Due to the absence of the Chinese standard contractual clauses (SCCs), many companies have been relying on their existing GDPR-based contractual templates to regulate data export topics. This quite often goes with the misconception that the GDPR, the golden rule of privacy protection, is good enough for the PRC where data protection is just a new topic attracting attention in recent years. Such misperception shall be corrected now particularly as a result of:
(i) the Chinese SCCs are expected to be rolled out soon (see our previous article on this topic)
(ii) GDPR-based templates focus on the perspective of EU data export to China (i.e. protection of European interests), which contradicts the intention of the Chinese data export control to protect Chinese interests, let alone that certain concepts like legitimate interests will not find their bases under Chinese laws; and
(iii) the concept of “important data” does not exist under the GDPR which, however, is an indispensable aspect to be addressed and managed under a Chinese data export arrangement.
The application scope of the Chinese SCCs is limited and appears to be supplementary to that of the Measures. This means it is possible for companies to conduct a security assessment under the Measures through a contractual arrangement that is not based on the Chinese SCCs, e.g., a DPA based on the GDPR and adapted to Chinese laws. Should this approach be taken, companies should review their existing DPAs carefully against the mandatory requirements under Article 9 of the Measures, including at least:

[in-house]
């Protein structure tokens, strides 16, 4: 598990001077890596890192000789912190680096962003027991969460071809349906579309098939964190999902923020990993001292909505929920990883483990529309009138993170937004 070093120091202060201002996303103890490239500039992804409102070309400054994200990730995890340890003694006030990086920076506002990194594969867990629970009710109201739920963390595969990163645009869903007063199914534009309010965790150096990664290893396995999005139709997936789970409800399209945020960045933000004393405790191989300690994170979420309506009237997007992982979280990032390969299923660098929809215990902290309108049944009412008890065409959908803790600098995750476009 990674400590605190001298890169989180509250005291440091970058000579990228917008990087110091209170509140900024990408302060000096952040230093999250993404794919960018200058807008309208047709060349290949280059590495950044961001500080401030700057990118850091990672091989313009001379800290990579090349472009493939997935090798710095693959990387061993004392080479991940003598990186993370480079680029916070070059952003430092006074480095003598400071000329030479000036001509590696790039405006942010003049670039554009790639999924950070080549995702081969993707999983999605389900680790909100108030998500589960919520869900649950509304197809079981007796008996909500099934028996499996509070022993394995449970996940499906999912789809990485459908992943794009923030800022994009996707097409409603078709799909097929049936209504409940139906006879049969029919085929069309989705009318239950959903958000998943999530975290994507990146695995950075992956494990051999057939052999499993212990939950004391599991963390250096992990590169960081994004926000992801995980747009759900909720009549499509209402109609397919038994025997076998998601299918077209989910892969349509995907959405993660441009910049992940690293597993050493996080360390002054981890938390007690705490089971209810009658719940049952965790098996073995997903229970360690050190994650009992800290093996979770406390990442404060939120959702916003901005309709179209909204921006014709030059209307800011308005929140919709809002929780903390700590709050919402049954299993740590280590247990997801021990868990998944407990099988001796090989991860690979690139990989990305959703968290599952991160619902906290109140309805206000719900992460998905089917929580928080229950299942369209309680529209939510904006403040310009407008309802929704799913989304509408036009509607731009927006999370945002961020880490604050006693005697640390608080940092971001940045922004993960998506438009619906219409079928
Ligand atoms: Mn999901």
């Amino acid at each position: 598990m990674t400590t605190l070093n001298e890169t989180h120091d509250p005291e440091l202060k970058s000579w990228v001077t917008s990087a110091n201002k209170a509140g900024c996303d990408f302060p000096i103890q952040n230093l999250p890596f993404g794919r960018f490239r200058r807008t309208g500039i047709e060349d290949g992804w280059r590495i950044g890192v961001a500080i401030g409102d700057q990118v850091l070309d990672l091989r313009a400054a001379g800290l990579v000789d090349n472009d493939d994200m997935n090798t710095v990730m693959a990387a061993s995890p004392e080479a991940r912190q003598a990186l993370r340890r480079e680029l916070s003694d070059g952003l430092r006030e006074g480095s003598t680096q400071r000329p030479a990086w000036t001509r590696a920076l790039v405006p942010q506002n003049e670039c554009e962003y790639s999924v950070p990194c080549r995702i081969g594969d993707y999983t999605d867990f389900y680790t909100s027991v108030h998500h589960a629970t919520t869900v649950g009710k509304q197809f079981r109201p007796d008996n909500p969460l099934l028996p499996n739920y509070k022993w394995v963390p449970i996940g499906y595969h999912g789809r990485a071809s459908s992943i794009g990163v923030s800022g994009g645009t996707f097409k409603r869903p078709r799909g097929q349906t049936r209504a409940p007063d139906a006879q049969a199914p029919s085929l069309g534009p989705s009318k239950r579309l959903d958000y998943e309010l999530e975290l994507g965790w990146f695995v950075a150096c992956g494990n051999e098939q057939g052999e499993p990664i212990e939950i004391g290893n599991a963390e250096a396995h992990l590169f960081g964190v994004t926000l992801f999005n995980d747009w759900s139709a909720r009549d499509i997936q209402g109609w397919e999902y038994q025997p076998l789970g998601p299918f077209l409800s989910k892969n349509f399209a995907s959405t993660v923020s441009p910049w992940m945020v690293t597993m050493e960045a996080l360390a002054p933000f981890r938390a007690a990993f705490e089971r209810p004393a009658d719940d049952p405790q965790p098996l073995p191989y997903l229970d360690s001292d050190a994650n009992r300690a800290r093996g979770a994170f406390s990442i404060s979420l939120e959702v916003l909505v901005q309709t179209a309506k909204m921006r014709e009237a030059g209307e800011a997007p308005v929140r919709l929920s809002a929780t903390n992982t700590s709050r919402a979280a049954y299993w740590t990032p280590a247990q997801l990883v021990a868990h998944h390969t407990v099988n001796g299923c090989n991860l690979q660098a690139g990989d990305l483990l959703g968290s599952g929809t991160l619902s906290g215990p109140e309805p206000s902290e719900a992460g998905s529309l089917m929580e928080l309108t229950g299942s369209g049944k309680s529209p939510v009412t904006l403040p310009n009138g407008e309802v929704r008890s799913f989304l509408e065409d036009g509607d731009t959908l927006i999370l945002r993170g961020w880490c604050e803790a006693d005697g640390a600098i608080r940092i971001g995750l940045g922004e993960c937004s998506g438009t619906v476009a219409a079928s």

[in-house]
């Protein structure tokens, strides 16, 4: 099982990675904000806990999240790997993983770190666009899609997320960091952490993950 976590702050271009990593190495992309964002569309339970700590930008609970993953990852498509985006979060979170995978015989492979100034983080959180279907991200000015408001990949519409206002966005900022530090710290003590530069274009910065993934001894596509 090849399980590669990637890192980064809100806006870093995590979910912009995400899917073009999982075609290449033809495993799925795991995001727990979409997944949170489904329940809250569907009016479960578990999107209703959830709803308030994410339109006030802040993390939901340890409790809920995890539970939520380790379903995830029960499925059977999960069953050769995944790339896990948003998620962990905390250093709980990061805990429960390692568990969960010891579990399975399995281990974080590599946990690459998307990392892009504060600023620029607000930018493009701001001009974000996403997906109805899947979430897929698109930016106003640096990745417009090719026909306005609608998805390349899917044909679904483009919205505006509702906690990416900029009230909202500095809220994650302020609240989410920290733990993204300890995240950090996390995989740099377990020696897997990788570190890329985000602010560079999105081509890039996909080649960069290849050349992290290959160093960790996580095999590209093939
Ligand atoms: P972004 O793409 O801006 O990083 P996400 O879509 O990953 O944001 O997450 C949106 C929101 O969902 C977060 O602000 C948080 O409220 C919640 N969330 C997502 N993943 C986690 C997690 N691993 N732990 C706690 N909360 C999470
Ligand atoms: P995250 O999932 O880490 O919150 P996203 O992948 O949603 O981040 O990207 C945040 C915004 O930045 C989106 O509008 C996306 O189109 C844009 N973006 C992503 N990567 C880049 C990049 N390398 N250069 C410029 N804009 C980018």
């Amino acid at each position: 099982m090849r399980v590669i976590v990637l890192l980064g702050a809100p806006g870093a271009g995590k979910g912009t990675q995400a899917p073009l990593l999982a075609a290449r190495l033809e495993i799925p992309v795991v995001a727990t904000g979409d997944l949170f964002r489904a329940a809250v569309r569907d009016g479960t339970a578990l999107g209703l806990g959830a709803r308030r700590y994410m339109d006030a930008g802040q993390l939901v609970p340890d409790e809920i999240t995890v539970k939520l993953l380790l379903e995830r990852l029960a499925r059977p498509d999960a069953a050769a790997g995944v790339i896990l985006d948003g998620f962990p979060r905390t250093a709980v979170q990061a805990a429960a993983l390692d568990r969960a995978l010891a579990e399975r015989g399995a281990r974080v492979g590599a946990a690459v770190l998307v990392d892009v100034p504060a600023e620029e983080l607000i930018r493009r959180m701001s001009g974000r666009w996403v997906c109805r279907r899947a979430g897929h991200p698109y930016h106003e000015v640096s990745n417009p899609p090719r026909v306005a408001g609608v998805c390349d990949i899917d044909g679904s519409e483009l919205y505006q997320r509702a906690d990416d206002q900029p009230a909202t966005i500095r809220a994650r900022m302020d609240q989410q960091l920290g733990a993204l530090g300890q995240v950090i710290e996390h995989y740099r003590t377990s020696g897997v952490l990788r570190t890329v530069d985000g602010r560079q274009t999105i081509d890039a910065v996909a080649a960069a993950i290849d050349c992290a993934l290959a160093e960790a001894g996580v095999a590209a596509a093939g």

Although many of the above, which are still quite general, may already exist in your DPAs, their plausibility will be subject to scrutiny by PRC regulators and a more stringent interpretation may then take place. Nevertheless, they provide more clarity than previously available and are a good base for revisiting your existing contractual arrangements.
The Measures also emphasize the on-going compliance monitoring of data exporters, and such compliance will be closely overseen by the regulators. Article 17 of the Measures stipulates that in case the regulator finds out that an existing security assessment is no longer sustainable, e.g. failure to consistently satisfy the statutory requirements due to any change of processing activities, the regulator will have the power to require an immediate suspension of data export and a new security assessment to enable further data export.
The wording of the Measures indicates that the CAC will play a more active role in enforcing its rules including the Measures. It is foreseeable that the CAC will conduct more frequent check and investigation, which further means that the security assessment itself is not meant to be a purely “formalistic step”, and companies need to spend constant efforts in keeping their data export activities compliant in substance. Any change in cross-border business process – which in reality is hardly avoidable - may have an impact on data export compliance, and will need to be timely monitored and reviewed. This is only doable when data compliance has a high priority on the agenda of the management team, which quite often may not necessarily be the case particularly when the business is suffering from tension like those caused by COVID19.
* * *
In general, the Measures provide a clearer picture of the topic of data export security assessment under Chinese law. It is challenging to respect the six-month grace period as there are still quite some ambiguities. To better manage this, it is highly recommendable to revisit your global data protection strategy and consider the following steps in your data compliance exercise in China: